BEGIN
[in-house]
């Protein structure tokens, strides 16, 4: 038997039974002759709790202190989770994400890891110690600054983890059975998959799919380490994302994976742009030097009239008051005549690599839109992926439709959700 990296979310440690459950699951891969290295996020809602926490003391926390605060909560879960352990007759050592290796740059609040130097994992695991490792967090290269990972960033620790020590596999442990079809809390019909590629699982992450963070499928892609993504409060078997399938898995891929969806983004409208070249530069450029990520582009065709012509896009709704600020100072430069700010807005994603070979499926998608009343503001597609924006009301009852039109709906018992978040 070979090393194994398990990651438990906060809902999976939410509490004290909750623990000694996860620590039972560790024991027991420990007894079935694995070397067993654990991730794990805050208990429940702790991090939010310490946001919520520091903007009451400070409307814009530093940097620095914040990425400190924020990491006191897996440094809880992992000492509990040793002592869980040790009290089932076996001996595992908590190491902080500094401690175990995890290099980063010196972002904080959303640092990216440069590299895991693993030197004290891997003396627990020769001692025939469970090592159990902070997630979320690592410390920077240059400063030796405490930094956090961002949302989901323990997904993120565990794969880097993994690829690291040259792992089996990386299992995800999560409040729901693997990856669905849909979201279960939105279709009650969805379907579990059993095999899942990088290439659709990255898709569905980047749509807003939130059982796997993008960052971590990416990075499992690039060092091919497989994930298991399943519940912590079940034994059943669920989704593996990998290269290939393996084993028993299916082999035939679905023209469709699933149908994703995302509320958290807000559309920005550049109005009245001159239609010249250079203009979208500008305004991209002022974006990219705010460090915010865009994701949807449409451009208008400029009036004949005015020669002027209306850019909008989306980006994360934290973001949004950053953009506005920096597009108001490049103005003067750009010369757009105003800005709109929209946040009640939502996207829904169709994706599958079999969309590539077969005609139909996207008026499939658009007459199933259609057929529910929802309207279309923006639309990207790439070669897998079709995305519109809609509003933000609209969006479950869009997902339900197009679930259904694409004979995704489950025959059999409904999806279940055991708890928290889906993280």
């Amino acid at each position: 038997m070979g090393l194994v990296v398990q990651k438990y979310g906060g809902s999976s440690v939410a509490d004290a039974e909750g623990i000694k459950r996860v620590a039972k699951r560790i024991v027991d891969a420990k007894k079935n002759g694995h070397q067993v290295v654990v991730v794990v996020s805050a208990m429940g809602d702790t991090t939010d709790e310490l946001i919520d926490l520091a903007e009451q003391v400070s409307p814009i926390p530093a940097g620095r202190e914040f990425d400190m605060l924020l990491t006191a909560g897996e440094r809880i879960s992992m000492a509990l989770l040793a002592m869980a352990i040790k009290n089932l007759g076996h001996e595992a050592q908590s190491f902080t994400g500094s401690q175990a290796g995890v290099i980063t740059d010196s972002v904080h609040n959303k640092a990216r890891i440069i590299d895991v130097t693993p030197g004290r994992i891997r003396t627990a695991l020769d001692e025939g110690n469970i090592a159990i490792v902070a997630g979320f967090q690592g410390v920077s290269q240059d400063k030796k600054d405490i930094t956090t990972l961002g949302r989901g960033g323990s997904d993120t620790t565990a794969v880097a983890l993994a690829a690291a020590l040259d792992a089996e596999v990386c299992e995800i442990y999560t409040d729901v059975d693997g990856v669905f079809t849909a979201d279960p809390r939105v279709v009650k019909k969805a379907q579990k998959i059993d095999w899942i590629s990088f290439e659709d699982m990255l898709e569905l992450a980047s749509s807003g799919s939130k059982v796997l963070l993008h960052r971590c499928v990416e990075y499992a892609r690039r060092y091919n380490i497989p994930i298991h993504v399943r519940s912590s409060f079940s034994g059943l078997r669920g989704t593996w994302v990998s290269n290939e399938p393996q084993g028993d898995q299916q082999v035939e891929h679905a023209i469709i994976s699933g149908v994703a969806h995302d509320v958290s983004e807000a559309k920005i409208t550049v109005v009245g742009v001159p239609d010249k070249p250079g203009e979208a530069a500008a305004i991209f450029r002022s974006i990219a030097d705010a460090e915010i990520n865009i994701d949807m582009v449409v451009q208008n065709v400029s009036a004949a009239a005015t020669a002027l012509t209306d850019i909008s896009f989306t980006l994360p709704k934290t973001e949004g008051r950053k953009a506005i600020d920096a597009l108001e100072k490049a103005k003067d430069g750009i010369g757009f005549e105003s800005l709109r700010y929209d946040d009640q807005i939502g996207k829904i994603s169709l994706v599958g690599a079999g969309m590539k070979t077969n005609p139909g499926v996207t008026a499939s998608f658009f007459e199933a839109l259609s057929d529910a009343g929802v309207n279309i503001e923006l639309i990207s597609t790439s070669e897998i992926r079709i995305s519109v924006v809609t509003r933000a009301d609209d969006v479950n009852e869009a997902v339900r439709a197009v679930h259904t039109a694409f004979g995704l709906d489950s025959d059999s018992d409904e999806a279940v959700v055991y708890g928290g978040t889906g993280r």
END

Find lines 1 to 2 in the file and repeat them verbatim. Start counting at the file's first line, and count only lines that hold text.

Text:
[in-house]
């Protein structure tokens, strides 16, 4: 038997039974002759709790202190989770994400890891110690600054983890059975998959799919380490994302994976742009030097009239008051005549690599839109992926439709959700 990296979310440690459950699951891969290295996020809602926490003391926390605060909560879960352990007759050592290796740059609040130097994992695991490792967090290269990972960033620790020590596999442990079809809390019909590629699982992450963070499928892609993504409060078997399938898995891929969806983004409208070249530069450029990520582009065709012509896009709704600020100072430069700010807005994603070979499926998608009343503001597609924006009301009852039109709906018992978040 070979090393194994398990990651438990906060809902999976939410509490004290909750623990000694996860620590039972560790024991027991420990007894079935694995070397067993654990991730794990805050208990429940702790991090939010310490946001919520520091903007009451400070409307814009530093940097620095914040990425400190924020990491006191897996440094809880992992000492509990040793002592869980040790009290089932076996001996595992908590190491902080500094401690175990995890290099980063010196972002904080959303640092990216440069590299895991693993030197004290891997003396627990020769001692025939469970090592159990902070997630979320690592410390920077240059400063030796405490930094956090961002949302989901323990997904993120565990794969880097993994690829690291040259792992089996990386299992995800999560409040729901693997990856669905849909979201279960939105279709009650969805379907579990059993095999899942990088290439659709990255898709569905980047749509807003939130059982796997993008960052971590990416990075499992690039060092091919497989994930298991399943519940912590079940034994059943669920989704593996990998290269290939393996084993028993299916082999035939679905023209469709699933149908994703995302509320958290807000559309920005550049109005009245001159239609010249250079203009979208500008305004991209002022974006990219705010460090915010865009994701949807449409451009208008400029009036004949005015020669002027209306850019909008989306980006994360934290973001949004950053953009506005920096597009108001490049103005003067750009010369757009105003800005709109929209946040009640939502996207829904169709994706599958079999969309590539077969005609139909996207008026499939658009007459199933259609057929529910929802309207279309923006639309990207790439070669897998079709995305519109809609509003933000609209969006479950869009997902339900197009679930259904694409004979995704489950025959059999409904999806279940055991708890928290889906993280």